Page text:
The long-awaited review of the United States nuclear posture has reached its final stage, with the White House taking ownership of an executive summary and preparing for a public release in several weeks' time.
Two senior administration officials, Derek Chollet of the State
Department's Office of Policy Planning and Jim Miller, the Defense Department's
principal deputy undersecretary for policy, submitted an executive summary of
the Nuclear Posture Review after a meeting last Friday.
President Obama has seen a
draft of the summary, and his National Security Staff is working through the
Administration officials said that most of the critical issues had been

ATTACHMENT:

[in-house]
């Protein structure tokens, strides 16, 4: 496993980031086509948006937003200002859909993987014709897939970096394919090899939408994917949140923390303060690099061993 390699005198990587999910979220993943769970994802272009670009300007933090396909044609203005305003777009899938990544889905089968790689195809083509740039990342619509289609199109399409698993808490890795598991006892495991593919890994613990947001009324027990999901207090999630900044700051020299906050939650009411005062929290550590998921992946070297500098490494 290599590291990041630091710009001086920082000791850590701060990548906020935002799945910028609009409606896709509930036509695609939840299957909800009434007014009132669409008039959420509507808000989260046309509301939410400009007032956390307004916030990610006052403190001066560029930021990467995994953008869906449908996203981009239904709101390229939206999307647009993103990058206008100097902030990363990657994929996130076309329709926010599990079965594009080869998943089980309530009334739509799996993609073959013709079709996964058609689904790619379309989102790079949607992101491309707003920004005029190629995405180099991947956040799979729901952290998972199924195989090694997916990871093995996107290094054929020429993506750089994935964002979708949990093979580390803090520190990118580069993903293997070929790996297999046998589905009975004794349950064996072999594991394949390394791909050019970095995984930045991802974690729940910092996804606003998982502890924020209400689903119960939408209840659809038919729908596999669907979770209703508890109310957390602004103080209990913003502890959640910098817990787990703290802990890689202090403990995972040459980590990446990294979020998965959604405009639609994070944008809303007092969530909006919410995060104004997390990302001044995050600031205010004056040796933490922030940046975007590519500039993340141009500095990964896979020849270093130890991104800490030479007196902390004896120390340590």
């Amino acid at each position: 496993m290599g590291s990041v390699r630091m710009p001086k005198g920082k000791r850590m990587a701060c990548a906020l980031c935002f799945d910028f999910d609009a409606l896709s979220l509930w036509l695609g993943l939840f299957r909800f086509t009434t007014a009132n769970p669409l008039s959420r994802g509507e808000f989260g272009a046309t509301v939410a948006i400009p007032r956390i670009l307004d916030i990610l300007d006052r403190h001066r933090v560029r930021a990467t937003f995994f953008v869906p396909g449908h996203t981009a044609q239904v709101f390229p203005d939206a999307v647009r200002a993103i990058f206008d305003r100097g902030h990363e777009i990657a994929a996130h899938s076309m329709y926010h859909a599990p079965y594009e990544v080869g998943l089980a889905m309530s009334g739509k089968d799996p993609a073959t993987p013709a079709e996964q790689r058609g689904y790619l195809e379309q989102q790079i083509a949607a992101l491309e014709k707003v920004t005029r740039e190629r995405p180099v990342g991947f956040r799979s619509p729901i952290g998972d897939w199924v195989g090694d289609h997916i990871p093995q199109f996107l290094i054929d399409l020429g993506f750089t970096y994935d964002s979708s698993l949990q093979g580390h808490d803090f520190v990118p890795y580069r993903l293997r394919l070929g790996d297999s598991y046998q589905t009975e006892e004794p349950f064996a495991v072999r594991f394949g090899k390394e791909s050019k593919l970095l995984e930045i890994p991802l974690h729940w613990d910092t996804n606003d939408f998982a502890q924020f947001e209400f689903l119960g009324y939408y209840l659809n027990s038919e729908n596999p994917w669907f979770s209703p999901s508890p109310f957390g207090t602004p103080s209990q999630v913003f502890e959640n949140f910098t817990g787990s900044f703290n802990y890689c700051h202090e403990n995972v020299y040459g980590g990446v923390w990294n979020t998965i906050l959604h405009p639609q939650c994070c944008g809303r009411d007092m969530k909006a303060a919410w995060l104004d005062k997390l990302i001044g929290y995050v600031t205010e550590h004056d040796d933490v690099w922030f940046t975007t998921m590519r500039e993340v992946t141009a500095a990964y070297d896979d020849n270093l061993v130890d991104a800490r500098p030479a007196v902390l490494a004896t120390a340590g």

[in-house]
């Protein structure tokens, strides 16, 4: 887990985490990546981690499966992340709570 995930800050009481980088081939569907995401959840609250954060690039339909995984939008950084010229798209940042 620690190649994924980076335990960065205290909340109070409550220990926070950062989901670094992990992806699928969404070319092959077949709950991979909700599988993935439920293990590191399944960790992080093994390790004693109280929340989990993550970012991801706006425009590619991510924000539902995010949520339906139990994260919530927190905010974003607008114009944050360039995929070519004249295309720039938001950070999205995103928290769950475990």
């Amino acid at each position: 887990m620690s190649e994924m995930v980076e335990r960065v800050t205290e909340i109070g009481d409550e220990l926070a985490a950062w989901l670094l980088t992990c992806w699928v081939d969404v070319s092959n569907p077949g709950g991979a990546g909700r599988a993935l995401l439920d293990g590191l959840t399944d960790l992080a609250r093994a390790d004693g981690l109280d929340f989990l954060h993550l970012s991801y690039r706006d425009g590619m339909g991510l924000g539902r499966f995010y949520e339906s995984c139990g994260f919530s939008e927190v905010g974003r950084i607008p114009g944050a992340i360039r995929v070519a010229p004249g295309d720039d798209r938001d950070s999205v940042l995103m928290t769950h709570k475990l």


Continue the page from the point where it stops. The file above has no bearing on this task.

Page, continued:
settled, and that broad consensus about topics like the overall aims of the
government's "declaratory policy' on nuclear weapons had been reached, but
the angels are in the details, and Obama's own imprint -- and ultimately the
degree to which the document is seen as a radical statement of principles --
will matter most.
Officials declined to
give specifics, and a National Security Staff spokesman declined to comment.
intends to release an unclassified version of the N.P.R. by early April, before
a nuclear non proliferation summit in Washington.
It also hopes to have
finally completed a revision of the START follow-on treaty with Russia. A final
sticking point: Russia has mobile missile launchers, and the U.S. wants regular
data exchanges to determine where they are; Russia doesn't want to give the U.S. this data (which they assume the U.S. would intercept via technical collection
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is an Atlantic
contributing editor. He is also a senior contributor at Defense One
, a contributing editor at GQ, and a regular contributor at The Week